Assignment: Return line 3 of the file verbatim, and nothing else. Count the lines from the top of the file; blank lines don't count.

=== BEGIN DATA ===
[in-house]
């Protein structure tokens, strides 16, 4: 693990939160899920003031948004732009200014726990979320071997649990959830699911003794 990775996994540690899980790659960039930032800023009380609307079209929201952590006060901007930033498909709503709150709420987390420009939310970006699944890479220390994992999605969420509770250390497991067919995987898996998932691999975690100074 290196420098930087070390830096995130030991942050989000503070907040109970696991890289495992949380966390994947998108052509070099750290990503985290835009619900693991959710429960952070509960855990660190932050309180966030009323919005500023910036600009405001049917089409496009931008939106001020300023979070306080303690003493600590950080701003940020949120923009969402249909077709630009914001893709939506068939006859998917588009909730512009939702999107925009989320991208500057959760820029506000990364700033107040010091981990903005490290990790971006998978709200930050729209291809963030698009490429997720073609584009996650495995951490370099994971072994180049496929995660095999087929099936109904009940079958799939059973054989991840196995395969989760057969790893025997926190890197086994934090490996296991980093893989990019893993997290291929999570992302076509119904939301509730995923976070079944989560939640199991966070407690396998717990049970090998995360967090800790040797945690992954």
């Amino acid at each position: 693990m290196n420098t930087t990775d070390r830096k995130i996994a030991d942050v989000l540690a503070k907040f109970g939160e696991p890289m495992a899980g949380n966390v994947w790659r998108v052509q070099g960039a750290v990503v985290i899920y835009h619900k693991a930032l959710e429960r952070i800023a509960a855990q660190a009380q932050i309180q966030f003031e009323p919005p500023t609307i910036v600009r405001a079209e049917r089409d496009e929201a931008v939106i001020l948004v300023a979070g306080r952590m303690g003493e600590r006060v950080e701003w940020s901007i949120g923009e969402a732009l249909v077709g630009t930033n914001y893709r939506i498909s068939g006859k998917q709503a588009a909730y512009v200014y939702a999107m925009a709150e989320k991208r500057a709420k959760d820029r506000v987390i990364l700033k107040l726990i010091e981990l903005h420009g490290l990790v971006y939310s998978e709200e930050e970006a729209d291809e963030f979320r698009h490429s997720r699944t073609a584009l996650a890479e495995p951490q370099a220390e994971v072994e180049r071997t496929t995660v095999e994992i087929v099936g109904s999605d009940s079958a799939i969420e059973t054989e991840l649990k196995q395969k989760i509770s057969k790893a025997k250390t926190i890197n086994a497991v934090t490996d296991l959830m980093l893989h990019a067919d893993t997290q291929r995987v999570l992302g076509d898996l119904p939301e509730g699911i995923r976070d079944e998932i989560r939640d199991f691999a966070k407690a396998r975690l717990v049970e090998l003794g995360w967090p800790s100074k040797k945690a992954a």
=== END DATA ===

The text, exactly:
């Amino acid at each position: 693990m290196n420098t930087t990775d070390r830096k995130i996994a030991d942050v989000l540690a503070k907040f109970g939160e696991p890289m495992a899980g949380n966390v994947w790659r998108v052509q070099g960039a750290v990503v985290i899920y835009h619900k693991a930032l959710e429960r952070i800023a509960a855990q660190a009380q932050i309180q966030f003031e009323p919005p500023t609307i910036v600009r405001a079209e049917r089409d496009e929201a931008v939106i001020l948004v300023a979070g306080r952590m303690g003493e600590r006060v950080e701003w940020s901007i949120g923009e969402a732009l249909v077709g630009t930033n914001y893709r939506i498909s068939g006859k998917q709503a588009a909730y512009v200014y939702a999107m925009a709150e989320k991208r500057a709420k959760d820029r506000v987390i990364l700033k107040l726990i010091e981990l903005h420009g490290l990790v971006y939310s998978e709200e930050e970006a729209d291809e963030f979320r698009h490429s997720r699944t073609a584009l996650a890479e495995p951490q370099a220390e994971v072994e180049r071997t496929t995660v095999e994992i087929v099936g109904s999605d009940s079958a799939i969420e059973t054989e991840l649990k196995q395969k989760i509770s057969k790893a025997k250390t926190i890197n086994a497991v934090t490996d296991l959830m980093l893989h990019a067919d893993t997290q291929r995987v999570l992302g076509d898996l119904p939301e509730g699911i995923r976070d079944e998932i989560r939640d199991f691999a966070k407690a396998r975690l717990v049970e090998l003794g995360w967090p800790s100074k040797k945690a992954a």